Review: Scalextric BTCC Touring Car Battle Racing Set

When I was offered a Scalextric set to put in front of the kids, my first thought was wow! I used to have a lot of Scalextric back in the 1980s; some of it inherited from my cousins from the 60s. We had some of the old cigar shaped F1 cars from the 60s but my favourite was probably the Ford Mirage we were given.

In the intervening 30 odd years Scalextric has changed in some ways and not in others. The tracks are still a bit fiddly to get together but thankfully the connections are much better, so when we used the Scalextric BTCC Touring Car Battle Racing Set there wasn’t a repeat of my dad at my age cursing softly under his breath as he ran a bit of wire wool over the track to ensure it completed a circuit. The pick ups that make contact either side of the slot are exactly as I remember them from my youth but thankfully they are much easier to replace.

I found one set needed to be replaced the day after we got the Scalextric set, which surprised me but in part reflected the way the kids played with it. It was an uphill struggle to teach the children not to move the cars backwards whilst trying to slot them into the, erm, slot. This caused a bit of degradation in the pick ups and meant I had to replace them sooner than I had expected to.

We liked the built in lap counter, which was much better than the overhead one my brother had when we were kids, and there was enough track to make several different circuits, the fairest of which was an elongated figure of 8- is you don’t cross over the cars at some point, the racer on the inside can’t go as fast round corners and has a bit of a disadvantage.

If I had to criticise anything, it would likely be the length of the cables- the PSU cable is about a metre too short, which means if you’re looking to set it up without using an adaptor strip, part of the track needs to be right next to a wall socket, and the controllers could do with an extra 50cm of cable each too.

A quick look on Amazon shows additional cars range from £20-£40, with track expansion packs ranging from £16- £25. That’s not bad at all, although I think the cars could be a bit cheaper as the more expensive ones are the same price as Anki Overdrive cars, which pack an awful lot more tech into the car than Scalextric do. I found the rear axle had a tendency to come unclipped after crashes too, which given the age group it’s aimed at are going to be fairly common.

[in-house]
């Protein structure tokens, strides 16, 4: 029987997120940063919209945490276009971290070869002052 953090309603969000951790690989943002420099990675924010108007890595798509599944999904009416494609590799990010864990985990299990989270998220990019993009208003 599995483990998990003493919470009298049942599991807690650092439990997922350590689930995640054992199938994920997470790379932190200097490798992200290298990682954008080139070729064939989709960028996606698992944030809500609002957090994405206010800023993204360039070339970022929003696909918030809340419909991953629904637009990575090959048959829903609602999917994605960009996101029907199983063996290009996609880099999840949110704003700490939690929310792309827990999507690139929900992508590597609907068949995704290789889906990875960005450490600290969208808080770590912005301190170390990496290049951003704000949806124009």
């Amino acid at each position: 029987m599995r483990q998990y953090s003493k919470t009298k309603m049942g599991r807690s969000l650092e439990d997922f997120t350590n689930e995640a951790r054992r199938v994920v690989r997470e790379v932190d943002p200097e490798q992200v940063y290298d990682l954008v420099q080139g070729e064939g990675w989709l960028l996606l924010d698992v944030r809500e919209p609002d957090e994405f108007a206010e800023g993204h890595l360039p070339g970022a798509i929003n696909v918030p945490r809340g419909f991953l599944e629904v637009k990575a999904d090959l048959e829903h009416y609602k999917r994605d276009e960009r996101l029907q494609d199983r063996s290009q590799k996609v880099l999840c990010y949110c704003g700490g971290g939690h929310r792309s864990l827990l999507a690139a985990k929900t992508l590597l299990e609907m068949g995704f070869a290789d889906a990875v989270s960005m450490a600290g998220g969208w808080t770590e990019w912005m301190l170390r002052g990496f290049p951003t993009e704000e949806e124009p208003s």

So I’ve mentioned Anki Overdrive, which I suppose is the elephant in the room when it comes to talking about Scalextric. Although this set is defiantly analogue with no computerised bits and bobs, Scalextric do an ARC system with app controlled cars, which is a sort of half way house to fully app driven, slotless system that Anki do. Price wise, you can pick up an Anki starter set with two cars and an equivalent amount of track for £135 at the moment, against the RRP of £99.99/ in store price of £90 for the Scalextric BTCC Touring Car Battle Racing Set.

Surprisingly though I think the Scalextric set is more accessible, and there is little between the two in terms of fun. On paper, the Scalextric should be in real trouble; it’s yesterdays tech and full of compromises against Anki but in practice it’s much easier to have fun with. Slot racing cars don’t need to be charged, a 350meg app doesn’t constantly need updating on three or four tablets (and it’s finally on the Amazon app store!), there isn’t a convoluted menu system to go through before you can actually start racing, it just works.

If Scalextric up the quality of the cars or drop the price of extra cars, this set would be brilliant, as it stands it’s just very good.